For my third play on Saturday I took in Corner of, by Little Sparrow Theatre Co. This is a new play being staged for the first time. It is, according to the program, a creative collaboration of eight people, all of whom are involved in some way in the production or performance of the play. This collaboration came together under the direction of Teri-Lynn Friesen, producing this entertaining and thoughtful play.
Here is the information on location and showtimes.
The Question at the Heart of Corner Of
The play revolves around the question “who is my neighbour?” The play does not present this as an abstract question. Rather it forces the watcher to look at the characters in the play and see their own interactions in the interactions of the characters. As an audience member a subsidiary question to ask is, am I a neighbour?
One of the things that stands out about Corner Of is how the action never stops. Even when there is a changes of scene are short. This helps capture one of the challenges to being a neighbour. Our lives are often so filled with activity, that we don’t have time to stop and just be. The pacing of Corner Of captures this quite well.
Also there is almost continually some form of noise. One of the most often repeated one, is the beep of a traffic signal counting down. After a while it gets on the nerves. This though is a good thing. Like the reminder that we need to slow down to be neighbours, we also need to shut out noise and just listen.
Another thing I appreciated is that the series of vignettes are presented in such a way that they offer no easy answers or happy endings. Being a neighbour is a long, and sometimes difficult process. It will be marked by ups and downs. It will not always turn out the way we hope it will. The quote from Frederick Buechner used in the program sums this up well.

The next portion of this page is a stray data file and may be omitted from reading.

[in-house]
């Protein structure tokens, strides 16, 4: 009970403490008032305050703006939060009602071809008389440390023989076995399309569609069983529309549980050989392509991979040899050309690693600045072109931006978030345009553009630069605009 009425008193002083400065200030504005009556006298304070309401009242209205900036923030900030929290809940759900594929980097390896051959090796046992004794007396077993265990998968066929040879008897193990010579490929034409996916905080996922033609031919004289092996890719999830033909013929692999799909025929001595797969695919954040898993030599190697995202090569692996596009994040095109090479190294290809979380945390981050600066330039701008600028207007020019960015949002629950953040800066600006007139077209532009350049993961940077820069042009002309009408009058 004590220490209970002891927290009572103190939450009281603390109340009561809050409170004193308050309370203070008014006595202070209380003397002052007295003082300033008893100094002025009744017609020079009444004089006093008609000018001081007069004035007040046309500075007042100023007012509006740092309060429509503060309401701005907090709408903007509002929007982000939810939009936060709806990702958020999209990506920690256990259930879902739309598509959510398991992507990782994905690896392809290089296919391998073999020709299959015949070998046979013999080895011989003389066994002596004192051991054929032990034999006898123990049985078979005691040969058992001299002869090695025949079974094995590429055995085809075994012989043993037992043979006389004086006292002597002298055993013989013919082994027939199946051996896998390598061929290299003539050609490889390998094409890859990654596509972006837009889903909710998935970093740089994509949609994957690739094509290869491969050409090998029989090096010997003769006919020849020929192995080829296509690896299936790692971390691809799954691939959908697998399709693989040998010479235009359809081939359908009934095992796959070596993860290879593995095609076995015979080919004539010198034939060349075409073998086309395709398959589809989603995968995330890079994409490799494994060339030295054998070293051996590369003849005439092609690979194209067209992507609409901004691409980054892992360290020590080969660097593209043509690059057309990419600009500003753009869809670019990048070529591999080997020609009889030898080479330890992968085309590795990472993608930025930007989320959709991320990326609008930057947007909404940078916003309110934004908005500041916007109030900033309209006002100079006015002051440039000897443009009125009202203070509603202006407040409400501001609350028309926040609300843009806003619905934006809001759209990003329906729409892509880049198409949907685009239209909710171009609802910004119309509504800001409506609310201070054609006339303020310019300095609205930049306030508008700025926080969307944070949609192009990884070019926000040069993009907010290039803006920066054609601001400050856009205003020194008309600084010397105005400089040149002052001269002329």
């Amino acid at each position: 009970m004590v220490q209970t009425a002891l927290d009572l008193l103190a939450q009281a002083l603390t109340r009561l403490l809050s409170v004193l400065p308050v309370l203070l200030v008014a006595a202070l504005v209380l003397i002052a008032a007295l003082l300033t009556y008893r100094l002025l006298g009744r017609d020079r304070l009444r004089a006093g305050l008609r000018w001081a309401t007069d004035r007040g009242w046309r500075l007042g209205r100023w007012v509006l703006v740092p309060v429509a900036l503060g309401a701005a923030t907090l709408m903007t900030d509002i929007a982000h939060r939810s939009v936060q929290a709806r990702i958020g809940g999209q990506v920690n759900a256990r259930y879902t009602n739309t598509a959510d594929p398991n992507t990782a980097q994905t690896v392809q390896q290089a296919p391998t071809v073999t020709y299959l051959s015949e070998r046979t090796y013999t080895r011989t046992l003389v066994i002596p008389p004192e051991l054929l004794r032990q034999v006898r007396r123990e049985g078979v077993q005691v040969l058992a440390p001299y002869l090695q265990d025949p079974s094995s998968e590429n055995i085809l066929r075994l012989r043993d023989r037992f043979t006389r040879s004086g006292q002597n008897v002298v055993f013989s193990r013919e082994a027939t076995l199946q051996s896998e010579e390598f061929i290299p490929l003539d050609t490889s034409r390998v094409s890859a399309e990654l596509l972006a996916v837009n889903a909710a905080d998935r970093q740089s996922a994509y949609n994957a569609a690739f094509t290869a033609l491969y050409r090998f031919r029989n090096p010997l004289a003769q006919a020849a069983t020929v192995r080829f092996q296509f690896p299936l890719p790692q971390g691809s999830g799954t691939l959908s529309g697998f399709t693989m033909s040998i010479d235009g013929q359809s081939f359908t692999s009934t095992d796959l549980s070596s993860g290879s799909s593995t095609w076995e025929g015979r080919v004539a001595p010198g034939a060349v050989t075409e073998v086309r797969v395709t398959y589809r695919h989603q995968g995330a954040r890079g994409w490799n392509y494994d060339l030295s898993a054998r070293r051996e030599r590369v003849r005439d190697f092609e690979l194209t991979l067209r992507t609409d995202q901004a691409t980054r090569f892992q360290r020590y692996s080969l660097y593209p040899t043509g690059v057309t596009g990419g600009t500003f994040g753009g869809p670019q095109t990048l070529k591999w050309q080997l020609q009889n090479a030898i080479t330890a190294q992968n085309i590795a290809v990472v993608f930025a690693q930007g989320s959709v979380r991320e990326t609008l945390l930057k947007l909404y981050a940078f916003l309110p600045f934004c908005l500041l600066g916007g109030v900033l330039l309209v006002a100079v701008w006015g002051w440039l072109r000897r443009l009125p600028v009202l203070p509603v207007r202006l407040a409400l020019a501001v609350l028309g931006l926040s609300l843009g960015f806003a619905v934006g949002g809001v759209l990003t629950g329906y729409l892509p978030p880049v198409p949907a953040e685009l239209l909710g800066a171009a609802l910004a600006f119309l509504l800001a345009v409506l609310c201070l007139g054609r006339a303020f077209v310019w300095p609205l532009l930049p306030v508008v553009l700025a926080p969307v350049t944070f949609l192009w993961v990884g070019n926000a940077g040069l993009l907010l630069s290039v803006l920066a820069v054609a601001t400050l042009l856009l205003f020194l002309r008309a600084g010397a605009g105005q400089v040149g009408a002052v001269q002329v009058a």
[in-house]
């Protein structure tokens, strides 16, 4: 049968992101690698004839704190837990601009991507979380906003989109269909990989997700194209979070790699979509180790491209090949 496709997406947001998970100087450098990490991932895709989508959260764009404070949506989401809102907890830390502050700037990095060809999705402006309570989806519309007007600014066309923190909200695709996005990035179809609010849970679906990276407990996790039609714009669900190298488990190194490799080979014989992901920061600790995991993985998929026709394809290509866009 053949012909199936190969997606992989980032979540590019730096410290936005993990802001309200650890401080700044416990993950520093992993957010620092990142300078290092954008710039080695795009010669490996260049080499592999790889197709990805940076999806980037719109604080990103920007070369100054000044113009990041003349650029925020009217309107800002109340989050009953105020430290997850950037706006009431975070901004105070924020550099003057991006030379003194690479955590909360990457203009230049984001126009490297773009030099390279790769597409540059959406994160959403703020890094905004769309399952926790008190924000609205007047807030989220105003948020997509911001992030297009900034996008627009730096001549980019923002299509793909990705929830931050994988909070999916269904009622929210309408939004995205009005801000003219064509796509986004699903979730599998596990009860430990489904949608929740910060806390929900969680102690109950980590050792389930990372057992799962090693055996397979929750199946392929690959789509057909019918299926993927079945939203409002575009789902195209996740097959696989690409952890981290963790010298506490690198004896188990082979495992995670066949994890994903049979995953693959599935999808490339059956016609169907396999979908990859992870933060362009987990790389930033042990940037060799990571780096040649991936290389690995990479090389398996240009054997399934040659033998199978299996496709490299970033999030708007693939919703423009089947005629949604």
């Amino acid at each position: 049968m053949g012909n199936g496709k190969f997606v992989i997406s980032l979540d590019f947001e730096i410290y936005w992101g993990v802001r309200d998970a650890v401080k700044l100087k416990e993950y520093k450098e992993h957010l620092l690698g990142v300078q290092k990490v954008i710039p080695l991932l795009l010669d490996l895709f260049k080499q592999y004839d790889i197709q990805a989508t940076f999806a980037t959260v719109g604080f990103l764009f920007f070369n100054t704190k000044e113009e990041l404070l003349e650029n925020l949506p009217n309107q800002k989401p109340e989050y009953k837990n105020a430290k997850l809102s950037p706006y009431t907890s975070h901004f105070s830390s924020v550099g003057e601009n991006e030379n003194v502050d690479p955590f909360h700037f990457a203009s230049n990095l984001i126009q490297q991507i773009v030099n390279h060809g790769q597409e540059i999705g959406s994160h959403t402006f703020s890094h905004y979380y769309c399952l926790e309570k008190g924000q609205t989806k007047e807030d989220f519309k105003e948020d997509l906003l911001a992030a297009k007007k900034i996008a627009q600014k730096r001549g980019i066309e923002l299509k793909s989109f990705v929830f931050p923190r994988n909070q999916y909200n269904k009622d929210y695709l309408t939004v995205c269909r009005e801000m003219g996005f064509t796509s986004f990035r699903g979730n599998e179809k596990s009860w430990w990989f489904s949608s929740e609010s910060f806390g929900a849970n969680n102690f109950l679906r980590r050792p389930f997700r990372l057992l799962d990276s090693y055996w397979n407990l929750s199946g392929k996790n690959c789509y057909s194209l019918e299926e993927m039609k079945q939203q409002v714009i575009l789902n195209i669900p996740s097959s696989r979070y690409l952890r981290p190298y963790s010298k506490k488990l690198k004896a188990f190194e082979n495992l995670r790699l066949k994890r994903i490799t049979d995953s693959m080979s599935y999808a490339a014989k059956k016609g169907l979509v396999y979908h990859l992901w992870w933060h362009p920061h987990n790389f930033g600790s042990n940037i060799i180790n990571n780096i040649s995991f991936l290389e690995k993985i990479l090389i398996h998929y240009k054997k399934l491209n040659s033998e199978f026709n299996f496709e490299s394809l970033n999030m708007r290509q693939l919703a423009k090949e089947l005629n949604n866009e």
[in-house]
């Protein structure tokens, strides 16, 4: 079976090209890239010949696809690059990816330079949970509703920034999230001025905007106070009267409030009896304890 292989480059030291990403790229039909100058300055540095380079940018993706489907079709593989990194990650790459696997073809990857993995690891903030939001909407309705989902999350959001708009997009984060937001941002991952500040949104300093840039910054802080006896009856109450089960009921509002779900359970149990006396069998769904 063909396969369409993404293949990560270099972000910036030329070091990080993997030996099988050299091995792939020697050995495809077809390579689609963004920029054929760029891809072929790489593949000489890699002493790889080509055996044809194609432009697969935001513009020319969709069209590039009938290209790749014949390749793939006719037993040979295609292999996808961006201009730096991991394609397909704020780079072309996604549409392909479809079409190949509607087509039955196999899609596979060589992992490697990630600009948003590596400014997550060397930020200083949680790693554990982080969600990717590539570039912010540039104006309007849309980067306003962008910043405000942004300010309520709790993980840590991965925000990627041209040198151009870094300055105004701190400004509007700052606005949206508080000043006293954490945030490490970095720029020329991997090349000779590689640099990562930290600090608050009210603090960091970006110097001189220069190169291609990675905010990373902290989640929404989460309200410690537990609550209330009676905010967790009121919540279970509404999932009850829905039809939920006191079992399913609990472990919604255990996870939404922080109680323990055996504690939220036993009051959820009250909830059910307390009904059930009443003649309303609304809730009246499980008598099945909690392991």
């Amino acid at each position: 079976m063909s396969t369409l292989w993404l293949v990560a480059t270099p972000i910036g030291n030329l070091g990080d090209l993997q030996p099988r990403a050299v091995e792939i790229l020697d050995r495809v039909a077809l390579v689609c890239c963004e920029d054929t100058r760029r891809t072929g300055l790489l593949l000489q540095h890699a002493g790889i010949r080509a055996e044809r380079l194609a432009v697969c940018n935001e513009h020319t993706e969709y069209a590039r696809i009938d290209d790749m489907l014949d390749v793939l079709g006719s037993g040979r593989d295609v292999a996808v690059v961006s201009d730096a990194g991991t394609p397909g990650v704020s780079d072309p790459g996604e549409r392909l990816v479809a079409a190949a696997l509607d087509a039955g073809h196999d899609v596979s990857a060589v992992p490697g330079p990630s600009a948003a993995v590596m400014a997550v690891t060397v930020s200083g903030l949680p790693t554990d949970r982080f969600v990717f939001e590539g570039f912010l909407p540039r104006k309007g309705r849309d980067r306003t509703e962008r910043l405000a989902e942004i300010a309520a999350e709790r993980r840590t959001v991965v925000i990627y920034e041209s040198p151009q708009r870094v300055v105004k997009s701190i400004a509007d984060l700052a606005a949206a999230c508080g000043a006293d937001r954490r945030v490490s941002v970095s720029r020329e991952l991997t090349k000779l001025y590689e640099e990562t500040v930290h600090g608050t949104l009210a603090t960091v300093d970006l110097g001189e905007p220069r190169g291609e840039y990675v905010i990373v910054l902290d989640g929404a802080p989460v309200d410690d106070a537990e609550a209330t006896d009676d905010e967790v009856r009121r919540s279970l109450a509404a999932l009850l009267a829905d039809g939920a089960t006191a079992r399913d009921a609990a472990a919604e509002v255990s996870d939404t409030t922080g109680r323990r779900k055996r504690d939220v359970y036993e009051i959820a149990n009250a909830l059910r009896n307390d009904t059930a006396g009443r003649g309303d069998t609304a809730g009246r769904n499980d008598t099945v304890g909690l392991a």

“If we are to love our neighbors, before doing anything else we must see our neighbors. With our imagination as well as our eyes, that is to say like artists, we must see not just their faces but the life behind and within their faces. Here it is love that is the frame we see them in.”
Corner Of captures this sense of being a neighbour, quite well.
Simon Miron is responsible for the music for the show. Janelle Hacault, who did last year’s Essentia is responsible for the choreography. Music and choreography work very well together to help and tell the story and raise the question of “who is my neighbour?”
The cast is solid, but the clear star is young Noah Luis. He has stage presence. His voice is always clear and well projected both as singer and as speaker. This is one thing the rest of the cast could work on. The singing projection is on the whole quite good, but the speaking projection often falters.
Corner Of represents one of the great parts of the Fringe. You can get go and see something that has never been done before. It isn’t a finished product. However, neither is the audience. Down the road both may be changed in ways neither expected. Both may end up having a new understanding of “who is my neighbour.”